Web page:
How to not lead with fruit baskets and business class.
In 2001, the telecom industry was in deep crisis. Over a period of three years, the company I was working at was to lay off half its 110,000 employees. Amputation was the only way for the company to survive. Those were tough times.
Removal of Fruit Baskets
We used to have fruit baskets in every department. They were removed. It was to some extent a symbolic act, but we got the message. Also, no trips were allowed except the absolutely necessary ones. We got that message too.
But then two things happened in a short time that irritated us employees. First, we discovered that the fruit baskets on the executive floor were still there. Strange. Shouldn’t we all pull our weight? Did they need fruit more than we did because their thoughts required more energy than ours?
Fly to France
Then several of us were assigned to fly to France and work in an important trade show. Of course, we booked tickets in economy class. But as we stepped onto the plane, some of the higher managers sat in business class at the front of the plane. We were surprised. Didn’t we have a crisis in the company? The managers quickly got very busy reading something on their computers or the menus from their seat pockets. No one looked at us as we paraded down to coach. They knew that we knew, and they were embarrassed. At the same time, staff were being layed off. It all felt absurd…
remember: EVERYTHING COMMUNICATES – all the time
And if you are the boss, you will communicate on a higher volume
How do you do to lead by example? What are your blind spots/fruit baskets/business class tickets?
Team Antoni Explains
The Leading by example is an essential part of effective leadership. As a leader, it is important to be mindful of the messages you are sending to your team through your actions, particularly during times of crisis.
Moreover, This story highlights the importance of leading by example and the impact that every action can have on employee morale and company culture. As a leader, it’s important to be aware of your own blind spots and to examine your own behavior to ensure that you’re sending the right message.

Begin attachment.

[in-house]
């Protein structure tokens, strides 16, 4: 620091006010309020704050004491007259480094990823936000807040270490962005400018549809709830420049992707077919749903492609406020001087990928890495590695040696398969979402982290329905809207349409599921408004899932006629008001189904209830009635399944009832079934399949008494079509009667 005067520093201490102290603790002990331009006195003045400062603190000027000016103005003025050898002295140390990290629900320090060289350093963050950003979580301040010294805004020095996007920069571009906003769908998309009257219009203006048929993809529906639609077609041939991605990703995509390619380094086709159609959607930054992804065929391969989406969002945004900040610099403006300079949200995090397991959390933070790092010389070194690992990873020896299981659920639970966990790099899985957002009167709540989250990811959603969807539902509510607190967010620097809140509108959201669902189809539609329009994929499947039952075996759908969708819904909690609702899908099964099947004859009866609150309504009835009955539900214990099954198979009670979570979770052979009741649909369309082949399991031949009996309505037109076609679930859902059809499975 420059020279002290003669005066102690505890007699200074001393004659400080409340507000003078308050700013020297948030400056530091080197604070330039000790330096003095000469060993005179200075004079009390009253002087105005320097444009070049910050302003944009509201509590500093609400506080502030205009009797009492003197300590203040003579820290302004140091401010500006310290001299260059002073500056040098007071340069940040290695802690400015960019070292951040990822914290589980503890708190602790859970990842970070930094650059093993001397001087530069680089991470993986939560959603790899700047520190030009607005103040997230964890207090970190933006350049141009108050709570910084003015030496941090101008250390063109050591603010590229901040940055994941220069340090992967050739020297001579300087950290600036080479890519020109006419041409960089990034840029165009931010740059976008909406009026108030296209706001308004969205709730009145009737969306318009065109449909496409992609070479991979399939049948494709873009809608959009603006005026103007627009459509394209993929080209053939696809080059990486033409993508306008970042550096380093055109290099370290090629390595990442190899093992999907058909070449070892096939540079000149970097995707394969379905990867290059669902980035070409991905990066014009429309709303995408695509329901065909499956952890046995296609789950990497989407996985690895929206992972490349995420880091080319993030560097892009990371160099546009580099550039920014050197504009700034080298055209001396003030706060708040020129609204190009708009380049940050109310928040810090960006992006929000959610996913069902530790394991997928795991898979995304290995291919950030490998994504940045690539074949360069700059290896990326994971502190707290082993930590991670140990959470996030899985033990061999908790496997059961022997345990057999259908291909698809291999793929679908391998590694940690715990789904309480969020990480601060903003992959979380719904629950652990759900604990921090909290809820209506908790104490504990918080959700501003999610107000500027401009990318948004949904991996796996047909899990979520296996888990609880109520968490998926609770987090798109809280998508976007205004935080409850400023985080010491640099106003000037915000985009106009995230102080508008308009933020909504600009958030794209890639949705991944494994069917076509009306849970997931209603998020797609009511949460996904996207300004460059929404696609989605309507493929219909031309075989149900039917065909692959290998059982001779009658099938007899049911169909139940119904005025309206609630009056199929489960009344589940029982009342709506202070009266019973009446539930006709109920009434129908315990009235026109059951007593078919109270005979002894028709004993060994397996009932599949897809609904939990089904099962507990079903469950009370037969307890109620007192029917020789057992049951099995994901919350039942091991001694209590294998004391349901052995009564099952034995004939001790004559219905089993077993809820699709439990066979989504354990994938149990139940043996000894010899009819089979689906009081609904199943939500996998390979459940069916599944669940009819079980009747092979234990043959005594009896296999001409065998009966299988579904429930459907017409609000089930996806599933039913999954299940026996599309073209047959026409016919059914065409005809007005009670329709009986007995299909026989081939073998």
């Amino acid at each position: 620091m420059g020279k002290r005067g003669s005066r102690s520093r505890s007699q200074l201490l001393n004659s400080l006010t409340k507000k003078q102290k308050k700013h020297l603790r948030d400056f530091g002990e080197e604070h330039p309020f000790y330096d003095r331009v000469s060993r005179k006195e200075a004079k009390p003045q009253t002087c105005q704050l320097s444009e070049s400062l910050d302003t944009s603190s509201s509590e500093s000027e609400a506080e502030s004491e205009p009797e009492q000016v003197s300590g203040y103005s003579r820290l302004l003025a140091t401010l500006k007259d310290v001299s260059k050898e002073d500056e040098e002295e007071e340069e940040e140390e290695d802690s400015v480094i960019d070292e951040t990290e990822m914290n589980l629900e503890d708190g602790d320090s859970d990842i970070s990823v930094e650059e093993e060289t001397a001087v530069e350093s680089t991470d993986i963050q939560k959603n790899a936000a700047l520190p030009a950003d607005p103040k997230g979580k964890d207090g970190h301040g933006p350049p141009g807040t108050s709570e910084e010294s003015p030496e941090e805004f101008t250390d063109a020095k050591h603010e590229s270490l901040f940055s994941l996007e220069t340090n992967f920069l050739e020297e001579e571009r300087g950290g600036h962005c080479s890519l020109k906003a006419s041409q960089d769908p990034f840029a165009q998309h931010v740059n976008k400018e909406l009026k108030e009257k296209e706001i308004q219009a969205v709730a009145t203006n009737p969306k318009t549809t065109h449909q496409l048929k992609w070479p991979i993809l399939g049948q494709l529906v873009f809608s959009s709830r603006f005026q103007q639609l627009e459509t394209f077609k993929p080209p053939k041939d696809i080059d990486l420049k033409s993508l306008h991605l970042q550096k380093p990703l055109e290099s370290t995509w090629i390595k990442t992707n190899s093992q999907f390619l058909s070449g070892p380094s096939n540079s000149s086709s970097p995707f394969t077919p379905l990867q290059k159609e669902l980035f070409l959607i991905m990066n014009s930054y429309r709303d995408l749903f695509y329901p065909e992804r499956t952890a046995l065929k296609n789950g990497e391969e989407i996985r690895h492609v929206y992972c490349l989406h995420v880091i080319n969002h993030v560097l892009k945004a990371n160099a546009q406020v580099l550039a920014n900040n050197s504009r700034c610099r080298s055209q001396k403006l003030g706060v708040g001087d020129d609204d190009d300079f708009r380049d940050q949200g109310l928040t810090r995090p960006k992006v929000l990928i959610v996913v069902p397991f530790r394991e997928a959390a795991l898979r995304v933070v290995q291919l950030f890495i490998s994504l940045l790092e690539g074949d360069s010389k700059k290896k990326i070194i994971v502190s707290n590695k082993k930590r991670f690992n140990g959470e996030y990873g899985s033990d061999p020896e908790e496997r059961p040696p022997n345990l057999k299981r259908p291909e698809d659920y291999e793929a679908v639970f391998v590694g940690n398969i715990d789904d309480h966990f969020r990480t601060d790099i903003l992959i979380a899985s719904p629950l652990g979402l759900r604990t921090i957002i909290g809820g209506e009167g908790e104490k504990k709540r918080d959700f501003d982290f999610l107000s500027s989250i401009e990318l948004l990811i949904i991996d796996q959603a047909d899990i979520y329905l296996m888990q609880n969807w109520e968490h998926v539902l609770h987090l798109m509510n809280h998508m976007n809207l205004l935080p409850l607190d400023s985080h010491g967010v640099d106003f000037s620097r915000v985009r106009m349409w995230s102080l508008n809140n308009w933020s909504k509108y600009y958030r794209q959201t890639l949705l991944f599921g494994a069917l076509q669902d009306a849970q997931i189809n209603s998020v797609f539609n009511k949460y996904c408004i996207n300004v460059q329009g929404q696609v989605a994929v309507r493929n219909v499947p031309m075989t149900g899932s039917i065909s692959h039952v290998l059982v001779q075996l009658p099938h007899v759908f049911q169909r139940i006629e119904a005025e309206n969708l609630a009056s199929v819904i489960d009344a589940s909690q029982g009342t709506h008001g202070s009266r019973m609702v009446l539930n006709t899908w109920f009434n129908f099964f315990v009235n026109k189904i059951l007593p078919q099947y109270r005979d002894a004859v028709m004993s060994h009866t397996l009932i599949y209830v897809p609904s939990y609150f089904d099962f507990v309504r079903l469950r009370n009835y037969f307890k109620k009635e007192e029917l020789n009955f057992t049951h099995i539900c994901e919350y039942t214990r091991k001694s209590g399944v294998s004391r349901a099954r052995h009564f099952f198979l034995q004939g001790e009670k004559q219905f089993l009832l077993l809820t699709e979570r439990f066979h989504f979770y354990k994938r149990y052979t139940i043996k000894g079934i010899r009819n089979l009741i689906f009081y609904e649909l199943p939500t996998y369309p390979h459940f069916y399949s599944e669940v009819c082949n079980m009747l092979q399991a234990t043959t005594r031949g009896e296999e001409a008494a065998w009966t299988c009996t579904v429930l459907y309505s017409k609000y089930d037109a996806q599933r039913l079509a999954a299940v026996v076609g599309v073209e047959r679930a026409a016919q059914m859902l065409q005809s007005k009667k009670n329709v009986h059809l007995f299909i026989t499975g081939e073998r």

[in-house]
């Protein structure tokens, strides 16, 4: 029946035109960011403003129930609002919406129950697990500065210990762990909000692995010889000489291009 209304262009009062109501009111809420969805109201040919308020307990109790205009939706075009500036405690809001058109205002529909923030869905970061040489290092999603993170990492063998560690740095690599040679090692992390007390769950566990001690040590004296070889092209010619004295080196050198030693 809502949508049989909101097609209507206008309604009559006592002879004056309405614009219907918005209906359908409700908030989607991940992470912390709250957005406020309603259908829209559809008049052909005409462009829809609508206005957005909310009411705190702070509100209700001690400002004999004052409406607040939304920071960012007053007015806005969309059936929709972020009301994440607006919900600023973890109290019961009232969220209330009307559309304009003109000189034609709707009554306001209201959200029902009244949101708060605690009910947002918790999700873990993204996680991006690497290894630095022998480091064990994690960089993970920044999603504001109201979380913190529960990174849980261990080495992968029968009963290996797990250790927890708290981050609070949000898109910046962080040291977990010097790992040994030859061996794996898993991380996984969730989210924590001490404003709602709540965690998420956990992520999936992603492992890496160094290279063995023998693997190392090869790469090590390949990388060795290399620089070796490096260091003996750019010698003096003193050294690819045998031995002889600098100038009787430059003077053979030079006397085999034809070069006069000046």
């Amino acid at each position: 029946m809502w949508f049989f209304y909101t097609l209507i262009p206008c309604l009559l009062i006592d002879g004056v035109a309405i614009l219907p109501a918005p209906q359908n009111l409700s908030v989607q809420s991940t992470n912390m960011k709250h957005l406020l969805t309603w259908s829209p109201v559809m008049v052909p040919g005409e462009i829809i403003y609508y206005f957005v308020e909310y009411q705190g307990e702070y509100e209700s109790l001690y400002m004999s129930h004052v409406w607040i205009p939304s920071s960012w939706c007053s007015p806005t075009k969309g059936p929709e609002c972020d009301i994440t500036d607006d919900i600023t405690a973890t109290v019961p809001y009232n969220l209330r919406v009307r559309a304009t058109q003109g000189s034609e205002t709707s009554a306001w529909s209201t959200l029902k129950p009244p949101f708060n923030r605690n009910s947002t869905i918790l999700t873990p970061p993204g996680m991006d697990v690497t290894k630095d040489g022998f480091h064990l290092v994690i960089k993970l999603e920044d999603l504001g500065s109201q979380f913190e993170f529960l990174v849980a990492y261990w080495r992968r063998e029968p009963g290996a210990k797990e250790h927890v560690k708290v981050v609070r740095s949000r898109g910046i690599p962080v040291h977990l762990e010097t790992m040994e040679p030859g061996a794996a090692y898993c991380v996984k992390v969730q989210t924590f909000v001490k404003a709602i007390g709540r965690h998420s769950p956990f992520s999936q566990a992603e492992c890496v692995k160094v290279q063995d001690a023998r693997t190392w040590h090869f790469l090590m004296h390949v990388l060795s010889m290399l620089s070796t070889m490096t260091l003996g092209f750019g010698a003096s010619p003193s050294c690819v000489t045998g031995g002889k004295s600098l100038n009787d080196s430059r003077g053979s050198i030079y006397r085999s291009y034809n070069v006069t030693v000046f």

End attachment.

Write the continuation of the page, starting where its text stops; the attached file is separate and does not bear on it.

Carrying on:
Here are some tips on how to lead by example and avoid the “fruit basket” and “business class” pitfalls:
Consistency is key to effective leadership. Make sure that your actions align with your words, and that you’re modeling the behavior you want to see in your team.
In time of crisis, it’s important to be honest and transparent with your team. Share information about the company’s situation and explain why certain decisions are being made. This can help to build trust and loyalty among your employees.
Be willing to make sacrifices:
As a leader, you may need to make sacrifices in order to set an example for your team. This could mean taking a pay cut, giving up perks like a company car or a fancy office, or traveling in economy class instead of business class.
Don’t forget to recognize and appreciate the hard work of your employees. Small gestures like a handwritten note or a public shout-out can go a long way in boosting morale and showing that you value their contributions.
If you make a mistake or a misstep, own up to it and take responsibility. As a result, This shows your team that you’re accountable and that you’re committed to learning and growing as a leader.
Final Thoughts: How to NOT LEAD with FRUIT BASKETS and BUSINESS CLASS
Leading by example is essential for effective leadership, particularly during times of crisis.
So, being consistent transparent, willing to make sacrifices, showing appreciation, and taking responsibility, you can set a positive example for your team and build a strong company culture. Remember, everything communicates – all the time.
As a leader, you are communicating on a higher volume, so be mindful of the messages you’re sending through your actions. Thanks for reading.